Since joining the UN in October 1960, Nigeria and Nigerians have played key roles in the global body. In 2013, Nigeria contributed the fifth largest number of peacekeepers to the United Nations peacekeeping operations.

Nigeria most recently had a temporary seat on the UN Security Council for two years, from 2014 to 2015.

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Politics

UN Security Council lifts 30-year-old arms ban on Somalia 

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The UN Security Council (UNSC) has ended 31 years of armed restrictions on Somalia’s government forces, which prevented the country from upgrading its military.

The lifting of the arms embargo on Somalia allows the country to freely buy new weapons, as the council in New York voted 14-1 to do so, with France abstaining. Restrictions on the transfer of weapons or supplies to terrorists affiliated with Al Shabaab remain.

According to the council, the federal government may order and buy weapons from any legitimate retailer in the world. However, for the UN Sanctions Committee on Somalia to verify the weapons, it must provide a list of them.

A member of the council, China, faulted this conditional approval, telling the session that Somalia was being made to comply with a rule that many in the West were disobeying.

Somalia has been constrained by this UN decision amidst the country’s quest for lasting peace in the face of internal wranglings and terrorist activities. In September, Somalia asked the UN to pause a planned drawdown of 3,000 African Union peacekeepers for three months to allow its security forces time to regroup after a militant attack forced them to withdraw from several recently captured towns.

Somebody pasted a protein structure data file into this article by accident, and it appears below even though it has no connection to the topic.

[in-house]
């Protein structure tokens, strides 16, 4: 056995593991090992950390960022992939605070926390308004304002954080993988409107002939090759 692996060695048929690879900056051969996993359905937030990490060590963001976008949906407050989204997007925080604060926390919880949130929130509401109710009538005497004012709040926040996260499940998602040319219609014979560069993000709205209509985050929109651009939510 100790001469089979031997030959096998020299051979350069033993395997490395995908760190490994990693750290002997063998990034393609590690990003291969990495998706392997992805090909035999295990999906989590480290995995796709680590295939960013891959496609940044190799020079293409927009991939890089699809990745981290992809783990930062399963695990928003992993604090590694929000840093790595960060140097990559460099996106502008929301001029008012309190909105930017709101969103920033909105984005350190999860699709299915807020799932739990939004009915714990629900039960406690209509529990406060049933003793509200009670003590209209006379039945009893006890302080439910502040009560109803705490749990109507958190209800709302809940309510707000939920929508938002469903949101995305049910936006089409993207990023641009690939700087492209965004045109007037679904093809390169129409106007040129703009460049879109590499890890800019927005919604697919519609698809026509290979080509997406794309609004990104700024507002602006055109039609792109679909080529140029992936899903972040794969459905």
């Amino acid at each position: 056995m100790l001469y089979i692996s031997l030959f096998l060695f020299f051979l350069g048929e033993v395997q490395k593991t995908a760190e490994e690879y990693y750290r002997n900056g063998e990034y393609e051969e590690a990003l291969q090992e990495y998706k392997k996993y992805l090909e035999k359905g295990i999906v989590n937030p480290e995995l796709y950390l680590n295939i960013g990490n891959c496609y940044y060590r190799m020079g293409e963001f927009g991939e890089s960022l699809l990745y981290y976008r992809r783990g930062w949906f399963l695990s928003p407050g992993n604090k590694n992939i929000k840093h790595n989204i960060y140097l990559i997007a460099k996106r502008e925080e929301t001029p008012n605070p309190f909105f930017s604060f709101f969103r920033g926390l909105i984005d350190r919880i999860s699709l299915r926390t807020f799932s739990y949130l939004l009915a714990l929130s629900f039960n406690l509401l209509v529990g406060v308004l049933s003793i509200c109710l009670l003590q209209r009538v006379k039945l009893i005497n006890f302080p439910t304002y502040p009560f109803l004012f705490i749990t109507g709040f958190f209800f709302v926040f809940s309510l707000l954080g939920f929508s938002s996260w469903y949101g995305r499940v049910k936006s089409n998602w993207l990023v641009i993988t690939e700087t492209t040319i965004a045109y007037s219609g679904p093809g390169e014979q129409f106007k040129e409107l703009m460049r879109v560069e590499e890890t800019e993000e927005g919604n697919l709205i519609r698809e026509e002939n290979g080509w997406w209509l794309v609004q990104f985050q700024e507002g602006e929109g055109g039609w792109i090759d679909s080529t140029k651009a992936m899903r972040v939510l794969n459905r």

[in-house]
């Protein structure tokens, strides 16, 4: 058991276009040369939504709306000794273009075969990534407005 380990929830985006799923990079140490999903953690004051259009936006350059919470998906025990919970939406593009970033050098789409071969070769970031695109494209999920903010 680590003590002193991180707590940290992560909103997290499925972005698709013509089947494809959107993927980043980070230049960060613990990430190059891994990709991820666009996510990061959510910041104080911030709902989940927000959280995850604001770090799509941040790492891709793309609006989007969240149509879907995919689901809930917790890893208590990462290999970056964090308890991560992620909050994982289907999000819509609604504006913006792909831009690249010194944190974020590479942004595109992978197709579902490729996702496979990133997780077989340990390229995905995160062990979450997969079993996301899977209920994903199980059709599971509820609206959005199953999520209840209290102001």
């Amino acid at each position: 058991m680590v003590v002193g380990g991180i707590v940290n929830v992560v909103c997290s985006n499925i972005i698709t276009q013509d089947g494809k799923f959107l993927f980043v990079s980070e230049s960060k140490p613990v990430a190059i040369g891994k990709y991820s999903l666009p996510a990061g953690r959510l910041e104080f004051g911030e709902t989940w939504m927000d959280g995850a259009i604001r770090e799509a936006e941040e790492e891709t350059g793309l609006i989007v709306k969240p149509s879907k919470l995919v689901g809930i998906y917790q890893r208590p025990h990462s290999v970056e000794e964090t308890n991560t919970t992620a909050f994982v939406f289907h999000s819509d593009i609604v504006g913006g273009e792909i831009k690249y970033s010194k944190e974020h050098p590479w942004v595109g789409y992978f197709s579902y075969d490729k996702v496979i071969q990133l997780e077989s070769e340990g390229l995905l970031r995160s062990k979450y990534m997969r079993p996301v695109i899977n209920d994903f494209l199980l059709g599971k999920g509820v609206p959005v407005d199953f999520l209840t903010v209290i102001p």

Somalia’s Permanent Representative to the UN, Abukar Osman, who addressed the Council, commended the move and noted that the lifting of the embargo would enable his government to equip the forces.

“It allows us to confront security threats, including those posed by Al Shabaab,” he said in a briefing to the Council, promising that his country would also reform the management of weapons to ensure they did not fall in the wrong hands.

In his official reaction, Somalia’s President, Hassan Sheikh Mohamud, stressed that “from now on, our country is free to purchase any sort of weapon we want from the world. Weapons in government hands will not pose a threat to our people and the world”.

“This decision comes at a very crucial time as a nation and people since we are in a war to eliminate Kharijites (Al Shabaab) from the country,” the National Intelligence and Security Agency said in a statement.

“It comes at a time when efforts are ongoing to form an army capable of taking on the general security responsibility of the country”, it added.

In January 1992, the UN Security Council imposed an arms embargo on Somalia. In February 2007, the embargo was amended to allow arms supplies to Somali Government Forces, but maintained a ban on sales to the country’s Islamist militants.